While most of the UK is under several inches of snow, there’s not much opportunity for foraging but people might be thinking of their Christmas wish lists so here’s a quick guide to the books on my foraging shelf.
Food For Free – Richard Mabey
Probably the most essential and popular book on wild food in the UK. Originally published in 1972, it has certainly stood the test of time. I have a very early hardback edition, from 1973 with a few colour plates and comprehensive line drawings. The more recently available editions of this classic are illustrated with full colour pictures that are more than adequate for identifying foods, although I would still recommend supplementary books if edible fungi is what you are after.
Mabey covers absolutely everything that you might want to forage, cut, dig, wade or climb for, including: shellfish, nuts, fungi, roots, herbs and vegetables, seaweed, spices, flowers and fruits. There’s a handy appendix on poisonous plants, too. He includes insightful comments on the history of the wild foods he describes and their uses as well as plenty of anecdotal material that will enrich any foraging expedition. All the usual suspects are there, from Samphire to Ceps, but this is a great book for the more adventurous who might like to try for Monk’s Rhubarb or White Mustard.
The book is a handy rucksack pocket size. The only things missing from this are more details on cooking and preparing and maybe some photographic plates – but you can’t have everything.
Wild Food For Free – Jonathan Hilton
This is a treasure and bang up to date, published in 2007, and packed with full colour photographs that show the foods in their typical settings. A double page layout is given to each food and the sections are helpfully divided by typical location, i.e. Woodland Plants, Riverside Plants, Garden Visitors and so on. The 250 pages cover plants primarily, although there is a well illustrated Woodland Fungi section.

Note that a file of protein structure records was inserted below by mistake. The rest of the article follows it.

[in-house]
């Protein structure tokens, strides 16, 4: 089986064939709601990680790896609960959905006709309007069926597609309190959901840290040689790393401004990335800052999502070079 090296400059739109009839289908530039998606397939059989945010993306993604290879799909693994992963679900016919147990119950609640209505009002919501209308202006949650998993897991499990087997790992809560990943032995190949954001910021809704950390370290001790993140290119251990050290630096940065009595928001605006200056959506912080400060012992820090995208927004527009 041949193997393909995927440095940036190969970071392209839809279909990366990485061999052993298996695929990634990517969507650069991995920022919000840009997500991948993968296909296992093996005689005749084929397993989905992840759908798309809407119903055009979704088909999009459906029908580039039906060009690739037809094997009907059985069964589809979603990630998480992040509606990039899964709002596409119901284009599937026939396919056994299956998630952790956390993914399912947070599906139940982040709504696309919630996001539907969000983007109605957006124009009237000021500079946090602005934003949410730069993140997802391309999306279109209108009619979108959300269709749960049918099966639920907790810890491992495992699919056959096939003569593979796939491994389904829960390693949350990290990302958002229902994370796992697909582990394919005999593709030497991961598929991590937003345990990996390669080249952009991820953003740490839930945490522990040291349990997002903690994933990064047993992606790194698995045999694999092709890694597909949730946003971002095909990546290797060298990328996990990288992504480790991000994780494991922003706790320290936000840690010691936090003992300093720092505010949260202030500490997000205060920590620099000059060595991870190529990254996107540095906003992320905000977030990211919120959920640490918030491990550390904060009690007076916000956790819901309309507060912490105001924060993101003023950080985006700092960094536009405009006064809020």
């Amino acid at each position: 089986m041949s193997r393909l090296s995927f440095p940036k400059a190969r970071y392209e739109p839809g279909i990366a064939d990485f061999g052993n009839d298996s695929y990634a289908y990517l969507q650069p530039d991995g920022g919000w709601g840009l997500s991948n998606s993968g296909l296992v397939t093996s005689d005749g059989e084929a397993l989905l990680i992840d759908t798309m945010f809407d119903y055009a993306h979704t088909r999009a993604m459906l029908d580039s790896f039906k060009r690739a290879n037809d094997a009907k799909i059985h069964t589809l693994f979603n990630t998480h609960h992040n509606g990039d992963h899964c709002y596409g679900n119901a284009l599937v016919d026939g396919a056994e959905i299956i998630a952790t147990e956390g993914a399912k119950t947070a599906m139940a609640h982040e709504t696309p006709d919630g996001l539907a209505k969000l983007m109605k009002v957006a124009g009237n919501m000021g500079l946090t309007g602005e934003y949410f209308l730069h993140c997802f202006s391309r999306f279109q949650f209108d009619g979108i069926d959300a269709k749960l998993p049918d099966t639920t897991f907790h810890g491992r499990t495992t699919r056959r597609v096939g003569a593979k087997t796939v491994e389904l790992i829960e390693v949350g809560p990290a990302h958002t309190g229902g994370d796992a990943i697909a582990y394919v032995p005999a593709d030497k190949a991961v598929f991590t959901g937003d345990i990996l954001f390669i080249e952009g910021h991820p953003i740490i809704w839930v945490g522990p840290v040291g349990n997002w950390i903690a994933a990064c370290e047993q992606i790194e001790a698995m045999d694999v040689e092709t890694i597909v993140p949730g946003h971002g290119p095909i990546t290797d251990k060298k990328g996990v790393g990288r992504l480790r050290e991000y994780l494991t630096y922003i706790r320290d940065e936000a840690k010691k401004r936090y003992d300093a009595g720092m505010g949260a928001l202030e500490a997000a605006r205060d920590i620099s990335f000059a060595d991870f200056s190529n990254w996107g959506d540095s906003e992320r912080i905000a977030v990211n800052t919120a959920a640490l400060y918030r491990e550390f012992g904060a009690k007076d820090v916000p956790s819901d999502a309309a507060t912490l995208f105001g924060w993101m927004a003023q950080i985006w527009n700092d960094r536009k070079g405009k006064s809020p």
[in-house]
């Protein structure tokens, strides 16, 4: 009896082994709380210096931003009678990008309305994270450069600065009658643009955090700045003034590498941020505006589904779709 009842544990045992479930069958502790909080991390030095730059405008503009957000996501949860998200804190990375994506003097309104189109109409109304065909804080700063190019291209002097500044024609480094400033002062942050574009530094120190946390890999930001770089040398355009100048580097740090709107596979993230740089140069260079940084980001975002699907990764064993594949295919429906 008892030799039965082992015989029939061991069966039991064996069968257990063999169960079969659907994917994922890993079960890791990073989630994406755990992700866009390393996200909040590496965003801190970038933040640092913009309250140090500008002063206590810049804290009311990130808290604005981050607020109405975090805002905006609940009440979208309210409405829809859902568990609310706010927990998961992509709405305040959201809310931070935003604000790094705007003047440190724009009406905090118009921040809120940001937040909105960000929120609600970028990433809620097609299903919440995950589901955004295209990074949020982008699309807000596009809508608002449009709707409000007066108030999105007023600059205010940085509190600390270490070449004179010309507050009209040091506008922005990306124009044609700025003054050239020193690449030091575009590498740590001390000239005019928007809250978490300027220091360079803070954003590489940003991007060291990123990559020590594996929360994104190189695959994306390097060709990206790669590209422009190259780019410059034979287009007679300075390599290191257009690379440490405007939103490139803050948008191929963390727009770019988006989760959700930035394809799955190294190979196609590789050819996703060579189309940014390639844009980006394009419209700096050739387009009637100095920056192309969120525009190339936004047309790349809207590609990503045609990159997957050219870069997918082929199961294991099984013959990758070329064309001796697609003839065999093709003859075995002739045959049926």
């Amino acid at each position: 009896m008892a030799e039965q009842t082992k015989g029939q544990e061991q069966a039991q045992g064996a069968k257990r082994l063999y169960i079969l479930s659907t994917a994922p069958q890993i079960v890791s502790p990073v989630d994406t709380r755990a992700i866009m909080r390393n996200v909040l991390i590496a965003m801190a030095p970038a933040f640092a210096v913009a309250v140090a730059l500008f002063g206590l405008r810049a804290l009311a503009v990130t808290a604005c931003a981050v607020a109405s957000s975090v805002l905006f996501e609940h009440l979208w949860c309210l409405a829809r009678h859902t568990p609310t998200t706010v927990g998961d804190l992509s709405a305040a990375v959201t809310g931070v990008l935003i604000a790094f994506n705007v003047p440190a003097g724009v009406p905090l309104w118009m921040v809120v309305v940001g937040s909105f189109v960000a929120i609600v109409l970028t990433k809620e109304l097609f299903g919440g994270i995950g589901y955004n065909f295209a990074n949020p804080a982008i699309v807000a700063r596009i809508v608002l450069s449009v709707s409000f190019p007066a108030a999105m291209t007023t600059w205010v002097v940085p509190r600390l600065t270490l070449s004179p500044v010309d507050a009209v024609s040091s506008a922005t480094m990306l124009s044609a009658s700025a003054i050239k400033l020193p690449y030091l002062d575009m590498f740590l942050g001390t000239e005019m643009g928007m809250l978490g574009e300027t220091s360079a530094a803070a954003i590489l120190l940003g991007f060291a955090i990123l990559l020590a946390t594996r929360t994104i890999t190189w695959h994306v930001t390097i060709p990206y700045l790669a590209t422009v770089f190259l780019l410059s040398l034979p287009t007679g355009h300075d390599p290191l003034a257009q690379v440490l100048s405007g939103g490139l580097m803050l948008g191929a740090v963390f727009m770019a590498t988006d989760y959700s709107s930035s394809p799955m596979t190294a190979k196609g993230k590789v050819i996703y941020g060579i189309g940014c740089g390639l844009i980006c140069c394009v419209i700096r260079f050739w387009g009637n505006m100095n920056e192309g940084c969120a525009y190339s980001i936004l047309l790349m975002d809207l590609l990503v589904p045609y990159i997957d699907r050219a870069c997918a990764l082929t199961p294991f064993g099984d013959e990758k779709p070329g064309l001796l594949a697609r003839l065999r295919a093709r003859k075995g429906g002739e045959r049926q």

The layout is very easy on the eye and each entry covers what, where and when to look for the foods as well as comments on taste and use and any cautions to be taken. A handy little blue box for each entry contains a “foragers checklist” of the most essential features to look for. The prize, though, is a recipes section to get the mouth watering with visions of “Watercress Soup” and “Parasol Platters”.
The New Guide to Mushrooms – Peter Jordan
Peter Jordan is the foremost mushroom guru of the British Isles and I would consider any one of his excellent guides (there are several) to be absolutley essential. This volume got me started in mushroom foraging. It contains over 300 colour photographs to aid identification and the book is divided into edibles and poisonous sections, with a thorough introduction to fungi foraging, picking, storing and equipment in general.
About 35 edible species are covered, with at least two pages for each entry, that will provide an excellent starting point in the repertoire of a forager. There are a couple of odd items that you are unlikely to find in the UK, like the truffles and matsutake, but this book is not exclusively for the British Isles. It is also too big to lug around in the field, but perfect to keep at home for consultation.
This book is full of sound advice that comes from a lifetime of safely foraging for and eating fungi. Peter Jordan’s sound motto was “if in doubt leave it out”. The species covered in The New Guide to Mushrooms are generally among those that would be easiest to identify for a beginner and he always includes some caution about specific poisonous look alikes to avoid.
An Illustrated Guide to Mushrooms and Other Fungi of Britain and Northern Europe – Geoffrey Kibby.
With a mouthful of a title, this book suggests that it is more of the kind of scholarly guide that I would recommend every forager keeps at home to check identification. It is still not completely exhaustive but this is more of a mycological work.
The species are divided by family and genus and details are included in each description such as the microscopic properties of the spores alongside colour illustrations. The illustrations are not sufficient to get a positive identification but a book like this is vital to gaining a broader understanding of fungi and identifying less well known, yet often very abundant, species – edible or not. It is not written with the forager in mind but does indicate ediblity.
Mushrooms and Other Fungi of Great Britain and Europe – Roger Phillips
I don’t own this and it is hard to come by but I did have a friend who had one and it is worth its weight in gold. If you see one second-hand, snap it up!
Picking and Identifying Edible Mushrooms – my handy guide for beginners, please check this advice.
Other “Foraging Friday” Posts.
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